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Mutations: great and small

How has mutations helped us understand the genetic causes of disease and the processes that edit genomes?

One of the greatest surprises of human genetic research has been the degree to which healthy people vary in the number of genes in their genomes, as a result of gains and losses of large segments of DNA. Generating comprehensive maps of where these variants exist in our genomes has enabled us to identify large common genetic variants that influence our susceptibility to common diseases such as diabetes, as well as to discover large rare genetic variants that can cause a wide range of rare disorders. Dr Hurles will discuss how his investigations of this previously under-appreciated form of genetic variation have helped to shape our current understanding of both the genetic causes of disease, and the mutation processes that edit the genome as it is passed from one generation to the next.

As a post-doctoral research fellow in population genetics at the University of Cambridge, Dr Hurles was the first to establish the molecular mechanism underlying a recurrent deletion of part of the Y-chromosome, which causes male infertility. In 2003, Dr Hurles joined the Wellcome Trust Sanger Institute in Cambridge. Dr Hurles is currently coordinating efforts to apply genome-wide resequencing methods to improve the diagnosis of rare diseases and understand the factors influencing rates of germline mutation.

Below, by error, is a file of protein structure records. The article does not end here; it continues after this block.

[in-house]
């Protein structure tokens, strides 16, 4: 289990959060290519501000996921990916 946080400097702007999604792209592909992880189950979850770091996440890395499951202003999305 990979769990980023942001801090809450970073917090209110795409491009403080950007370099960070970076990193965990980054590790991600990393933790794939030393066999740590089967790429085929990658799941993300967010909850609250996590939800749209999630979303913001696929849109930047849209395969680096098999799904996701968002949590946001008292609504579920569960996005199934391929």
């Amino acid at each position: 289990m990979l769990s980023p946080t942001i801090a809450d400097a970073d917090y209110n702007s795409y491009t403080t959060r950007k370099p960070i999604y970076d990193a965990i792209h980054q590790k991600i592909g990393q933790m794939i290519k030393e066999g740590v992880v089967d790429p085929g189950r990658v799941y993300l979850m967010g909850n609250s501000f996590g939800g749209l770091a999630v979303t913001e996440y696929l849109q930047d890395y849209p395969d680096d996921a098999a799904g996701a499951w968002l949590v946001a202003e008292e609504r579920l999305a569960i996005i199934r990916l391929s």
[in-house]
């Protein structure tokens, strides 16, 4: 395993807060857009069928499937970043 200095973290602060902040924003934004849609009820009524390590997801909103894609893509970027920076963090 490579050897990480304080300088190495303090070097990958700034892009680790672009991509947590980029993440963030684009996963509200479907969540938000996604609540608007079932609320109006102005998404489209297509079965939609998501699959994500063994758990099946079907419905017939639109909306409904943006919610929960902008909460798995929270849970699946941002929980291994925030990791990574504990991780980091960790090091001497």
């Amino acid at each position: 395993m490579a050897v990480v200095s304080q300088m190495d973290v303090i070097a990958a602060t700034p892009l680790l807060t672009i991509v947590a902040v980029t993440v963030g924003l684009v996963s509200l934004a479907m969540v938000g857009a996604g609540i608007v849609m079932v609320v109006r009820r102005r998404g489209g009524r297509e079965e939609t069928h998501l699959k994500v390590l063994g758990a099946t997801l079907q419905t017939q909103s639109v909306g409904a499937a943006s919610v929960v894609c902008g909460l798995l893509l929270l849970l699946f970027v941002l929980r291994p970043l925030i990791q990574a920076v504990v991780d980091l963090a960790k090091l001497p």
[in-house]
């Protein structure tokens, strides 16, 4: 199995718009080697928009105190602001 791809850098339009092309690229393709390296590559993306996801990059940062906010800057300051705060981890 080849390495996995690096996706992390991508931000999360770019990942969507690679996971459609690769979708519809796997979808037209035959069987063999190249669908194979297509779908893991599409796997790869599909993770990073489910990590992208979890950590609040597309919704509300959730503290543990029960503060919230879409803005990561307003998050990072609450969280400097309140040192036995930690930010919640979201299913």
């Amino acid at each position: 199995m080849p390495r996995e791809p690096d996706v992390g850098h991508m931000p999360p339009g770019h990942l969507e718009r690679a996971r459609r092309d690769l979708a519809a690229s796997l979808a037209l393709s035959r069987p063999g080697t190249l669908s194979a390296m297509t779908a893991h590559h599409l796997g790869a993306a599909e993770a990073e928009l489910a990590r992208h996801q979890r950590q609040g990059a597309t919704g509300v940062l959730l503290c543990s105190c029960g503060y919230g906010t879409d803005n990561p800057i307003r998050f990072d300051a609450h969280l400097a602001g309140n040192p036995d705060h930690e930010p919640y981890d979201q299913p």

Dr Matthew Hurles | talks


Date and Time:

17 October 2013 at 6:30 pm


1 hour



The Royal Society
6-9 Carlton House Terrace
+44 20 74 51 2500

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This event is free to attend and open to all. No tickets are required. Doors open at 6pm and seats will be allocated on a first-come-first-served basis.

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